Remember that finding bargain buys–the essense of the quick turn way of making money with real estate–is a lot of work. Holding onto rental properties is typically a lot less of effort.

Good Investing**********Ron Starr********************

Another good strategy. - Posted by GL - ON

Posted by GL - ON on June 29, 2003 at 09:48:30:

Another good strategy for the investor looking forward to retirement is equity sharing.

In this strategy, you help someone buy a house (to live in) by putting up the down payment.

In exchange you get half the equity, in other words a half interest in the house.

The tenant/owner pays all the bills, mortgage payments, taxes etc. and does all the repairs. And gets the other half of the equity.

The investor gets a safe trouble free investment with no vacancies, no tenant hassles, and no negative cash flow ever.

The 55 year old who is looking to retire at 65 could put a condition in the deal that after 10 years, if they have not previously sold the house, that the house must be appraised, and either sold or refinanced so the investor gets his investment back plus his half of the equity.

If you time this for after you retire, the tax consequences will be small as it is a capital gain, and after retirement your income is normally smaller than when you are working.

A real smart person would look to buy a house at a bargain and resell at full market value, thereby getting his share of the equity cheap or possibly for nothing.

Best strategy for 55 + - Posted by GL - ON

Posted by GL - ON on June 29, 2003 at 08:45:27:

Here is an idea for real estate investing for the retirement age group that I have never seen mentioned before, except by me.

I got it from an English author who wrote about it 50 years ago.

It seems he was on a week’s holiday by the sea in the south of England. It was a resort town popular with older retired people.

He noticed that one of the other guests at his hotel seemed to be some kind of celebrity. The manager treated him with great deferrence and so did the staff. When he and his wife came into the dining room, a waitress hurried over immediately, and he noticed that they enjoyed special dishes not on the menu.

For several days he amused himself trying to figure out who this couple could be, but finally gave it up.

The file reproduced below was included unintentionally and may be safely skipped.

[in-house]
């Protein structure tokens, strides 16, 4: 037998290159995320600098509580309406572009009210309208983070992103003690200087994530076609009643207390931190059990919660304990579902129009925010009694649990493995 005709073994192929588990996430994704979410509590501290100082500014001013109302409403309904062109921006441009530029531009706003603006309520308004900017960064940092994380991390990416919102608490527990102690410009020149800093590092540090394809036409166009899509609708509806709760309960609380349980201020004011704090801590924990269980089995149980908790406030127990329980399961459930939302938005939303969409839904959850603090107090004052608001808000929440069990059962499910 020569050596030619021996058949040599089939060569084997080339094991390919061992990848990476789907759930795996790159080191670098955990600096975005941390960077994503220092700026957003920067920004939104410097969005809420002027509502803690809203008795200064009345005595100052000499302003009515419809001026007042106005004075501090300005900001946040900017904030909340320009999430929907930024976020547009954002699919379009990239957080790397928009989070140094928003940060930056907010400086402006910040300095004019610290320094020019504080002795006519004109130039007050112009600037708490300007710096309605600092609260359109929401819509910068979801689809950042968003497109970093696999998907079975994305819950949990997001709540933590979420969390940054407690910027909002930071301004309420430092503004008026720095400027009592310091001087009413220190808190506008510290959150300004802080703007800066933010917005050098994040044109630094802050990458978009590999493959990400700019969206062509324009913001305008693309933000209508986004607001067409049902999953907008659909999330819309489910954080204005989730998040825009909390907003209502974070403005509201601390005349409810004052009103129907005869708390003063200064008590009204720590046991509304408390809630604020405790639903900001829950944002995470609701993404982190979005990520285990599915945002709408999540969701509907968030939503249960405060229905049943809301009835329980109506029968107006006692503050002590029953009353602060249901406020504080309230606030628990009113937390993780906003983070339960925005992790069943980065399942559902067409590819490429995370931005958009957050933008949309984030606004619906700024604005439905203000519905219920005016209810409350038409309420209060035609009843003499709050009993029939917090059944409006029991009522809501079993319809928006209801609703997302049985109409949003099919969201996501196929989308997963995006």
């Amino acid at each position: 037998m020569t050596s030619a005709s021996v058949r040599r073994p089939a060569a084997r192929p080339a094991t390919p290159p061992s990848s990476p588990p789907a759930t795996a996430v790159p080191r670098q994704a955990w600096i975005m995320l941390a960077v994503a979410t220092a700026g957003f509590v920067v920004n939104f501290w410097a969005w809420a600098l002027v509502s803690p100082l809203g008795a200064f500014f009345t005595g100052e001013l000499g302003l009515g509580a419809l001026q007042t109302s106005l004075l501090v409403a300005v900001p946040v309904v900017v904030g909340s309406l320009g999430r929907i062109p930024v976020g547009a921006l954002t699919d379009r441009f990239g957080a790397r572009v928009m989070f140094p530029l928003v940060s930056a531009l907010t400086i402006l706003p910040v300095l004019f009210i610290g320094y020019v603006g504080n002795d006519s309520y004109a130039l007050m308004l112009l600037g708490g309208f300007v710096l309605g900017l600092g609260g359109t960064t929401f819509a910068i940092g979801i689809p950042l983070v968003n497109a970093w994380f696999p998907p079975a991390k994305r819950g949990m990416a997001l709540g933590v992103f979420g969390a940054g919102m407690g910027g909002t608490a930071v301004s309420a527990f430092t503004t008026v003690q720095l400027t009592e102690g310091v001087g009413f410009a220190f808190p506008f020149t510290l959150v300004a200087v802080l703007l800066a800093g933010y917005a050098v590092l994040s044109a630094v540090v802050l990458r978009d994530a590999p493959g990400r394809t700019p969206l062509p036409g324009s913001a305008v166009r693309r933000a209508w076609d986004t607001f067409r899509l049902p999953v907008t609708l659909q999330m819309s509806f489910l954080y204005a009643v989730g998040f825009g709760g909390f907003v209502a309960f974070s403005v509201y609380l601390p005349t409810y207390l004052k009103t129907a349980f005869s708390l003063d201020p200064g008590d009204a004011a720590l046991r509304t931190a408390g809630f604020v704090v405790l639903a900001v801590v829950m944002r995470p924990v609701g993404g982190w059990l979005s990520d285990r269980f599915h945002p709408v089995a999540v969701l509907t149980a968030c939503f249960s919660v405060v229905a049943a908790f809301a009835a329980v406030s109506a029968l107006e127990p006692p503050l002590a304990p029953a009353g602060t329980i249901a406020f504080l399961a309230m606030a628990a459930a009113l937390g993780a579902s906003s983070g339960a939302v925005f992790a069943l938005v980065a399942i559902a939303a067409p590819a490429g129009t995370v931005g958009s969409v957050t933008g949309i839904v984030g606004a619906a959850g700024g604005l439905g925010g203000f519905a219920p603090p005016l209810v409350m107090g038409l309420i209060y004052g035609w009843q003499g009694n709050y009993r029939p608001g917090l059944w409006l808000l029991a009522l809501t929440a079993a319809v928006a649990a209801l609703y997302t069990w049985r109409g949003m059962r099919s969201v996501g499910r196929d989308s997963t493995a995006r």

He asked a waiter if he knew who the couple was. The waiter replied:

"Yes, it is a well known local businessman and his wife. A few years ago he retired, sold his business, sold his house, and bought this hotel.

Then he leased it to a smart young manager.

He has the best suite in the house, room service, all his meals in the dining room, and he never gets a bill.

Plus he makes 10% a year on his investment".

Now that’s a retirement plan! I wonder how much it costs to buy a hotel in Hawaii?

Real estate for 55+ years old - Posted by GL - ON

Posted by GL - ON on June 29, 2003 at 08:33:16:

When my father was 55 years old he absolutely refused to have anything to do with real estate investing in any form, because it would take too long to pay off and he didn’t have time to wait.

That was 25 years ago and he is still going, though life would be a lot easier for him financially if he had gotten into some good real estate investments.

I appreciate the idea that you shouldn’t bother planning for the future in case you croak but what if you survive?

If you die leaving a million dollars worth of real estate you won’t care. You won’t care about anything. And I promise, no one will go Ha Ha, look who didn’t live to cash in his real estate.

On the other hand if you live another 10 years you will be sitting pretty.

I’m 52 and a long way from giving up on real estate.

Not bad at all Gerald - congrats (nt) - Posted by matt in mi

Posted by matt in mi on June 30, 2003 at 13:46:54:


Re: Another good strategy. - Posted by Houserookie

Posted by Houserookie on June 29, 2003 at 13:23:22:

GL (ON),

What a great idea!!!

I might look into doing this myself.